"Good job, guys," Nicolas Blanc said. "Nice, beautiful. What a step forward in two days."
Blanc, a choreographer who studied in Monte Carlo at the Academie de Danse Classique Princesse Grace, was training a group of six professional dancers last week at UC Irvine for a new ballet to be performed this Saturday as part of the National Choreographers Initiative.
The 12th annual Southern California project, presented by the Irvine Barclay Theatre in association with UC Irvine's Claire Trevor School of the Arts dance department, promotes the production of professional dance, inviting choreographers from around the United States to initiate new works.
Founder and program director Molly Lynch, an associate professor at UCI and former artistic director for Ballet Pacifica, said that over the past 11 years, 25 pieces that originated at UCI have been performed nationwide.
Lynch selected four choreographers as well as professional dancers from many ballet companies to participate in the three-week process for this year's ballet, "NCI Discovery 2015." The dancers are from the Los Angeles, Sacramento and Austin ballets, among others.
Since July 7, the lineup of choreographers — Blanc, a ballet master with the Chicago-based Joffrey Ballet; Norbert De La Cruz III, who was born in the Philippines and studied at New York's Juilliard School; Jimmy Orrante, a recipient of the inaugural Princess Grace Choreographic Fellowship in 2005; and Sarah Tallman, a choreographer and dancer for Denver dance company Wonderbound — have worked with 16 dancers who successfully auditioned for the program. Six days a week and eight hours a day, the teams gathered in campus dance studios to rehearse movements and develop steps.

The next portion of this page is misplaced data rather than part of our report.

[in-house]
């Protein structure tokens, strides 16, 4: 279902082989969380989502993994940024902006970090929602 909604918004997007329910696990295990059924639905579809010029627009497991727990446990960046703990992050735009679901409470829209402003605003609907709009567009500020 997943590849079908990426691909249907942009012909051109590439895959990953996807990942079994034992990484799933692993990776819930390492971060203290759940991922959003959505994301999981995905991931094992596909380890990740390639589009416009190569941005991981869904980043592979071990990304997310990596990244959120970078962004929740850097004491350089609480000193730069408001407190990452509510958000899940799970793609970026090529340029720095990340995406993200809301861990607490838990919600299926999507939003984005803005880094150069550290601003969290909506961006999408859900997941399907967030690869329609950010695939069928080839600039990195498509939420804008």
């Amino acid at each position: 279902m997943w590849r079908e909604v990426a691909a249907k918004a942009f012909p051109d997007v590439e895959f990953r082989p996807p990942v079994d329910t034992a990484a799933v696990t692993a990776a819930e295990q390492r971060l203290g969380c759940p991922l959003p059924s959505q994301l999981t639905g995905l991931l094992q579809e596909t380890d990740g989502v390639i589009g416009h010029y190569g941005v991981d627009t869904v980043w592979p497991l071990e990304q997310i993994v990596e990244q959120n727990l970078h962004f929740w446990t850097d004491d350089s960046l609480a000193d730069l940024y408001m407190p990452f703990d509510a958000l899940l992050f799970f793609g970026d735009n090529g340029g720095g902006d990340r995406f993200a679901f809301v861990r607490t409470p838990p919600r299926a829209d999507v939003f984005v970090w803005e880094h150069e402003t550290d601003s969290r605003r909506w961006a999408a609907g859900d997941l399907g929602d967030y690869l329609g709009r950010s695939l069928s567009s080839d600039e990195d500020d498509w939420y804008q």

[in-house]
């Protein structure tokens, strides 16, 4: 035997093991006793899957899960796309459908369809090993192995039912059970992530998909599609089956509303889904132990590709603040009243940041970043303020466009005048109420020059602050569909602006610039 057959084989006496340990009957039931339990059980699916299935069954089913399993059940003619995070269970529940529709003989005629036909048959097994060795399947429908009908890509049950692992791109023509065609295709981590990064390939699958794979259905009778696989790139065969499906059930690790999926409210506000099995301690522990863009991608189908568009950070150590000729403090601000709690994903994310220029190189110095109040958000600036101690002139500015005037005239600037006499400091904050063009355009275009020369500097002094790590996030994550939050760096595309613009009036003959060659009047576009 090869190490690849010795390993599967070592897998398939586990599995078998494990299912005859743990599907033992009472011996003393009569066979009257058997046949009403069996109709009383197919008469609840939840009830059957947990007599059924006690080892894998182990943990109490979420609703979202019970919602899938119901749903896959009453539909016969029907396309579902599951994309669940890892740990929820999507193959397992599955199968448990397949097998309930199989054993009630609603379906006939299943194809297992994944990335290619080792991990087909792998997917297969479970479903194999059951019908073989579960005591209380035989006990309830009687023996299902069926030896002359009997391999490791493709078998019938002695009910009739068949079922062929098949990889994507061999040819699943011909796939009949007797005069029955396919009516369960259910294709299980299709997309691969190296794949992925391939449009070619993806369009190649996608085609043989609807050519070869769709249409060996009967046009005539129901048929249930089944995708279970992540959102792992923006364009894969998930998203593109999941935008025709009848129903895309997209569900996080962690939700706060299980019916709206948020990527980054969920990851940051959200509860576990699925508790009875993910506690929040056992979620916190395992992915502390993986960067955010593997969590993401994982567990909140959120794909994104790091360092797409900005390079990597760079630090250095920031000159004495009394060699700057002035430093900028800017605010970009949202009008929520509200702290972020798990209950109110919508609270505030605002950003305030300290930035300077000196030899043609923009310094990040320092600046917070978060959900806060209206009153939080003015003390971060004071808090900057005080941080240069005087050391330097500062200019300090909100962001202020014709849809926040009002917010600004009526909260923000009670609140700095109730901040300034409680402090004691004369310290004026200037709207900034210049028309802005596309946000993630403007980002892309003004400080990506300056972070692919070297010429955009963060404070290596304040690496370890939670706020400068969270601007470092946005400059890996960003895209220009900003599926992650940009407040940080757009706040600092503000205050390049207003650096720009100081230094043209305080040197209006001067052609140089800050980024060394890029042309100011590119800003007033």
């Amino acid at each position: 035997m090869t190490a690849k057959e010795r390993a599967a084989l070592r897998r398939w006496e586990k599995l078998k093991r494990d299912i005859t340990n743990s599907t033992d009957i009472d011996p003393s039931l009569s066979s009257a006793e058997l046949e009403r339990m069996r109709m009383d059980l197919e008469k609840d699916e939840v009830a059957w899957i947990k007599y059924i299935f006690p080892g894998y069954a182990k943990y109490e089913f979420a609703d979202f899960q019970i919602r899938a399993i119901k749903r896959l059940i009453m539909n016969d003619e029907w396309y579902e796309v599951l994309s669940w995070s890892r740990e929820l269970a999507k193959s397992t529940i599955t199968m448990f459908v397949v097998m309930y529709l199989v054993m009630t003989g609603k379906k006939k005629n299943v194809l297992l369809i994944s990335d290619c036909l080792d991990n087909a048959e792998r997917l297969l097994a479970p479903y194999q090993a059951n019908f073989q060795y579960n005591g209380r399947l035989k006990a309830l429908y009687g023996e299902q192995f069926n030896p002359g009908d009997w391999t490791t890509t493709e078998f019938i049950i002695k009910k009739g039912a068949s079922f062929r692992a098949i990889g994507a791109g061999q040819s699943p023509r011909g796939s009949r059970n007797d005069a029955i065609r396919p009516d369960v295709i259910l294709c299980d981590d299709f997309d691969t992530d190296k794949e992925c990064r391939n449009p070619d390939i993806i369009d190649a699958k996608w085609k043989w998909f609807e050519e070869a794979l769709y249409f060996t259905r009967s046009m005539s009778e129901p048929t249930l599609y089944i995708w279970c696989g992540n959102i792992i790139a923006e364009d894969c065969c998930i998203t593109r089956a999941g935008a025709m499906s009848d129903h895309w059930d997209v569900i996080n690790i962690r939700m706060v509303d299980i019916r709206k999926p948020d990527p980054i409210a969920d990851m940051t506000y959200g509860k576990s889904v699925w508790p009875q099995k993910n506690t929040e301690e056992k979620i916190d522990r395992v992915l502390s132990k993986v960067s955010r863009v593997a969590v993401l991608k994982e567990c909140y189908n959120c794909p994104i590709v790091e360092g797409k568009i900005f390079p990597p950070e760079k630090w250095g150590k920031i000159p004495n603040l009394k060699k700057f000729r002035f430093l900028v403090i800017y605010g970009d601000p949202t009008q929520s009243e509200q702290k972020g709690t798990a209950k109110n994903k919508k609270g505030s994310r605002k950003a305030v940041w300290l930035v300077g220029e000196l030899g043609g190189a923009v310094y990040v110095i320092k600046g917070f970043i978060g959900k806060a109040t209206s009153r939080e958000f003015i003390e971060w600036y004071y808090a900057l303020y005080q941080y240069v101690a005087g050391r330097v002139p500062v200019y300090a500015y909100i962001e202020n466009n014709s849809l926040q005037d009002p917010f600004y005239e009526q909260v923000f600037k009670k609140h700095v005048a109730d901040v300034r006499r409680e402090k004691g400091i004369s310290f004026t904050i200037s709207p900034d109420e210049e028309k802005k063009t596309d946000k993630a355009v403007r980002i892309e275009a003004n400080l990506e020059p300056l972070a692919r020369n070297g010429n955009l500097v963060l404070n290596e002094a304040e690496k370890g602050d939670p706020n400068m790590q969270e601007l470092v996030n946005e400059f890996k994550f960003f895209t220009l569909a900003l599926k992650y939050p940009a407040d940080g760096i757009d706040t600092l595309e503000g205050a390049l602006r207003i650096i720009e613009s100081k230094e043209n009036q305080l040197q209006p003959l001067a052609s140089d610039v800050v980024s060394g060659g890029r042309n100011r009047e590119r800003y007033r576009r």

"The pieces are a narrative, and it has to be told by movement and body expression," Blanc said of his work. "What I like is the elegance and that it is very liquid."
Blanc said he was looking for music on iTunes when he listened to the piano music from the soundtrack of the 1950 movie "Orpheus," a contemporary variation on the ancient Greek legend. The music helped him develop a dance to the storyline.
"It was sort of a puzzle for me," Blanc said of the creative process. "It's a great story, and it's one of love."
He said he looks forward to watching the dancers express themselves onstage.
"This process has taught me how to craft something and understand the crafting field," he said.
For Tallman, developing a new dance felt like a "blank page."
"I chose to create a process different from me," she said. "It's leaning into the unknown. I'm excited about not knowing."
Tallman said she drew inspiration from nature and how it acts as its own "silent film."
Light and shadow and ebb and flow were themes she wanted to implement in an abstract but cohesive concept, she said.
She began thinking of "The Secret Garden," recognizing a door that, if pushed open, would release an element of surprise.
"The Door in the Wall," the title she gave her dance piece, is about facing a new portal, entering it and feeling scared but also excited to learn of the next step.
Tallman said she experienced those feelings when she heard about the National Choreographers Initiative and decided to come from Colorado to develop and showcase a new dance.
She wrote in her journal throughout the process, chronicling every thought.
"It helped me so my mind could be empty and my brain could be a blank canvas," she said. "I kept thinking that rather than try making something happen, perhaps I'll be a part of it. It opened a lot of exploration for me."
Tallman, who instructed dancers from Ballet Memphis, Estonia's Teater Vanemuine and San Francisco's Smuin Ballet, said creating a new contemporary ballet has been rewarding.
"There are so many beautiful things I'll have to journal," Tallman said with a laugh. "I will take with me the freedom I felt, the aspect of movement exploration, the new structure in the unknown and the reframe of not being afraid. Anything is possible."
If You Go
What: National Choreographers Initiative, "NCI Discovery 2015"
When: 8 p.m. Saturday
Where: Irvine Barclay Theatre, 4242 Campus Drive
Cost: $20 to $60